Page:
Justice Adarsh Kumar Goel, who was the first person from Haryana to become a Supreme Court judge and took up various contentious social and religious issues such as triple talaq, abuse of the SC/ST Act and safeguards for women in matrimonial disputes, retires today.
The judge, who had a four year tenure in the top court, would be remembered for taking the path-breaking step of referring the issue of divorce through instant triple talaq among Muslims to a five-judge constitution bench which held it as "illegal and arbitrary".
He will be remembered as a courageous judge because the issue of triple talaq arose when Justice Goel along with Justice A R Dave (since retired) was hearing the issue of alimony and Hindu succession law.
A close acquaintance of the judge said when the issue of divorce among the Muslims cropped up before the bench and two judges decided to refer triple talaq, polygamy, nikah halala, there were a lot of debate and the rest is history.
The judge hogged the limelight with his March 20 judgement expressing concern over rampant misuse of the SC/ST Act the Scheduled Castes and the Scheduled Tribes (Prevention of Atrocities) Act and holding that there would be no automatic arrest under the law and a primary enquiry must be conducted by the police before taking any action.
The judgement created a ripple effect and opposition parties accused the government of being not serious in defending the provisions of the law aimed to protect the marginalised section of society.
The Centre came out with a review petition but Justice Goel, who headed the bench, refused to budge and said those who were agitating had either not read the judgement or being mislead by vested interests.
Recently, Justice Goel decided to examine whether civil liability can be fastened on a man, who walked out of a promise to marry a woman after long cohabitation and a consensual sexual relationship, by treating such a relation as "de-facto" marriage.
In another significant order, he said that there was no need for privacy in courtrooms as nothing private happens there, as he favoured early installation of close circuit televisions in the courts.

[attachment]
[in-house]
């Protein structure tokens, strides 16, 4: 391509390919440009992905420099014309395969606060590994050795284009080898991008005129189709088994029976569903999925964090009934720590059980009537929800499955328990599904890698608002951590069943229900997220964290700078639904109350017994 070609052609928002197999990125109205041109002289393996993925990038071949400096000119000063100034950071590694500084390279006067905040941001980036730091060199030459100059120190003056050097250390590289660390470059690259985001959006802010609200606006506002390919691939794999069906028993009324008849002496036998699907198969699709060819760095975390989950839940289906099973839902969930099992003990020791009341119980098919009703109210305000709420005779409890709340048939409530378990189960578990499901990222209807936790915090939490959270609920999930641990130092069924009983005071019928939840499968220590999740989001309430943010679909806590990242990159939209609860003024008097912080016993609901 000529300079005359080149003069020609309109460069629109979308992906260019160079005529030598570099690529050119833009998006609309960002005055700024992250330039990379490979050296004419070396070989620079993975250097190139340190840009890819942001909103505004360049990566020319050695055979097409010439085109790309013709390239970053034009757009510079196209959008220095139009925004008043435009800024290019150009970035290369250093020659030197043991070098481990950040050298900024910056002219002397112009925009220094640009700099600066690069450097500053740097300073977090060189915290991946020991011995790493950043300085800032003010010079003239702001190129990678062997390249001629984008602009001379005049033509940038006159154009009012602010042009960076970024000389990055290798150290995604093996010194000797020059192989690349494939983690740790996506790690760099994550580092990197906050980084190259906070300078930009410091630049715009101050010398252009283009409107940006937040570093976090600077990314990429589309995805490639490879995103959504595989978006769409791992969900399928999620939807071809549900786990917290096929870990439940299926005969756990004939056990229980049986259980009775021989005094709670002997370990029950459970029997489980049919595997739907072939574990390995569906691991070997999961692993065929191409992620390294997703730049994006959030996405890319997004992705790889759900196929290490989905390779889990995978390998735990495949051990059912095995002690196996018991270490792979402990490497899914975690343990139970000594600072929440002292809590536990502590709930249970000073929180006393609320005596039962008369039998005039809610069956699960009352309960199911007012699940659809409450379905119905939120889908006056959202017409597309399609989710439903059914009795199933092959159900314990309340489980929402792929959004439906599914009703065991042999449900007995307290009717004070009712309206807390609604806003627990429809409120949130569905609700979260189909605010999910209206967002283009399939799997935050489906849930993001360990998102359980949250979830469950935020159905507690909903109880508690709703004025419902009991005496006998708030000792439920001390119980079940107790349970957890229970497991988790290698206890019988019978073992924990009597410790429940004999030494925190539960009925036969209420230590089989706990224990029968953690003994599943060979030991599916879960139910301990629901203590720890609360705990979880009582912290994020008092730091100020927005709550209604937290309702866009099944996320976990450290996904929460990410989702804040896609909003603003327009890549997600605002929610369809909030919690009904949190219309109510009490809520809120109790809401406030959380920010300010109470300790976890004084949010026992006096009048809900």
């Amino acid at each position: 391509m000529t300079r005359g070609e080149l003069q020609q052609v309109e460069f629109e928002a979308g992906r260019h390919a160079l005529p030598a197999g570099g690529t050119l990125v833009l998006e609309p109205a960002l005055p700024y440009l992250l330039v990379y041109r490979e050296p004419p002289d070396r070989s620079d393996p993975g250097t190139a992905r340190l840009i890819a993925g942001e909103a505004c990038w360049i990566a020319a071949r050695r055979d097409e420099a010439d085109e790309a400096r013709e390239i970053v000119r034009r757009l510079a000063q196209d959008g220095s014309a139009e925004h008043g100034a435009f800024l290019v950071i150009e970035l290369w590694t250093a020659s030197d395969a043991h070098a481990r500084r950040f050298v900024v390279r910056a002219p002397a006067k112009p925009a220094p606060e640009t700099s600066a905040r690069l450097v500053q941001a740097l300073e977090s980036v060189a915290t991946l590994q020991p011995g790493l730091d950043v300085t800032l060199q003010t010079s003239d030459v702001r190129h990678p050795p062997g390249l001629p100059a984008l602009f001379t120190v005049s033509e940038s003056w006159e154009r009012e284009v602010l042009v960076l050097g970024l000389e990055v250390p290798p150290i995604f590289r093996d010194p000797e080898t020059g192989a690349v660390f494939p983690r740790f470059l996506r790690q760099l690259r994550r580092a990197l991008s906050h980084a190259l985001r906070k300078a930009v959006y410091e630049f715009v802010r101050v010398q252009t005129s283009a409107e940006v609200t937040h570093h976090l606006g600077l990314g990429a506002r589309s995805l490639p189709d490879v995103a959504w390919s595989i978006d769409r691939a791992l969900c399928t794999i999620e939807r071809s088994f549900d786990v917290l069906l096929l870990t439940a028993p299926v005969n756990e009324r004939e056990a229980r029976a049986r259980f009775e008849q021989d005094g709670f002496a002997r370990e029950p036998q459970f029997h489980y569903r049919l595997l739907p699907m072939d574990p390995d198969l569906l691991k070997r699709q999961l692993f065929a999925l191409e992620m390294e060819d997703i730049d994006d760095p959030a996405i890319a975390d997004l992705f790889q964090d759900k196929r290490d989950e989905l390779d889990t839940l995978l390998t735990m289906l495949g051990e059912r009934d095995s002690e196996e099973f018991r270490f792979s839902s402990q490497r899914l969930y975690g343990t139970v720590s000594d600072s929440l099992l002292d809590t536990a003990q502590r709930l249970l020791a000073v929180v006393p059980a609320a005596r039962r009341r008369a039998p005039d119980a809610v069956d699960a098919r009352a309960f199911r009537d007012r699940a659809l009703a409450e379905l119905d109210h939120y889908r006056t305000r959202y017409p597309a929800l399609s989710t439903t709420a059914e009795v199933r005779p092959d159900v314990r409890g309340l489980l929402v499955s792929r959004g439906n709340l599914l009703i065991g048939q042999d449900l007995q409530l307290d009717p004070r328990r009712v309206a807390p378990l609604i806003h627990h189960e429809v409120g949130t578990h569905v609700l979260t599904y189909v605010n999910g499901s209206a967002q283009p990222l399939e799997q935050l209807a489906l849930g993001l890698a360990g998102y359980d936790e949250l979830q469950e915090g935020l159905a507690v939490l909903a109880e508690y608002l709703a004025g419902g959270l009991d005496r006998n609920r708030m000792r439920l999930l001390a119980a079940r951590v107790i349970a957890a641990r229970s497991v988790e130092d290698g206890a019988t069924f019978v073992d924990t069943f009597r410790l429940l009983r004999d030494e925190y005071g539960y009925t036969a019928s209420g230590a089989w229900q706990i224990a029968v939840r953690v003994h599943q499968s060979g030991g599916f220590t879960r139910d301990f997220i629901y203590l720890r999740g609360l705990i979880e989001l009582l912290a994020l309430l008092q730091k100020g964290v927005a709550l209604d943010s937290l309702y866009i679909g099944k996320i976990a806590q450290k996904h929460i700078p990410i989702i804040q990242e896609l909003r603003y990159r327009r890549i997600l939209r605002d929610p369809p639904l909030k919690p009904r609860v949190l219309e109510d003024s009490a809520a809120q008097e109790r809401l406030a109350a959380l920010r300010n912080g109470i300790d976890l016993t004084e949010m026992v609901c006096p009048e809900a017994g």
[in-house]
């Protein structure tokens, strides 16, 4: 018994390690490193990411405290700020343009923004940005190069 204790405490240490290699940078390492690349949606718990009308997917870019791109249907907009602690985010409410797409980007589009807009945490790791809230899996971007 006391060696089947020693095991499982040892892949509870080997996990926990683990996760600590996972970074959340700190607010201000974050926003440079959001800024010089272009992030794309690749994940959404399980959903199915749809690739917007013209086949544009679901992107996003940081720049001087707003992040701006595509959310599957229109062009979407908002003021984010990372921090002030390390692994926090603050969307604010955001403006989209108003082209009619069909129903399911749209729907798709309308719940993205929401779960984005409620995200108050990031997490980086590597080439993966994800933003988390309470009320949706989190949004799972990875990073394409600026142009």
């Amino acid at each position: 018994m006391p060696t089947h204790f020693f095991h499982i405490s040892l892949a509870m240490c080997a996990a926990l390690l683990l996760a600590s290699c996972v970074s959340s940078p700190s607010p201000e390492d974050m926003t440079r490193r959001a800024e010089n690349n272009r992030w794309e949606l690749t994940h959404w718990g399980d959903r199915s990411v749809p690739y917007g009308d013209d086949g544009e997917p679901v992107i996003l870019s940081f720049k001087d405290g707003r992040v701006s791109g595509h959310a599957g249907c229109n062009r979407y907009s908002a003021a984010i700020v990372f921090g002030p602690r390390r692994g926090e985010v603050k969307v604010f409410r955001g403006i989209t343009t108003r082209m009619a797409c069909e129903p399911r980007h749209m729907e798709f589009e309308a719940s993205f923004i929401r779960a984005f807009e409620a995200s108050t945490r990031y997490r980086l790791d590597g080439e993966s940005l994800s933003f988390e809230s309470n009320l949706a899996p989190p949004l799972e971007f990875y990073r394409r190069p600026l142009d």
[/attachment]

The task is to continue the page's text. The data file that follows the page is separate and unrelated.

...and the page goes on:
Yesterday, he came out with a major order directing the Jagannath temple management to consider allowing every visitor, irrespective of their faith, to offer prayers to the deity.
The order also said not only the state, but even the Centre could look into the aspect of difficulties faced by the visitors, deficiencies in the management, maintenance of hygiene, appropriate utilisation of offerings and protection of assets with regard to shrines.
Justice Goel was also part of another landmark judgement delivered on October 16, 2016 quashing the National Judicial Appointments Commission (NJAC) Act which sought to give the executive a say in the appointment of top judges on grounds that it would undermine the independence of the judiciary.
In a separate but concurring judgement, he had held that the 99th constitutional amendment to replace the collegium system on appointment of judges to higher judiciary damages the basic feature of the Constitution by which the primacy of judiciary has been given a go-bye.
In April, he said that investigating agencies in India are not fully equipped and prepared for the use of videography but time was "ripe" that steps are taken to introduce it in probe, particularly for crime scene, to strengthen the rule of law.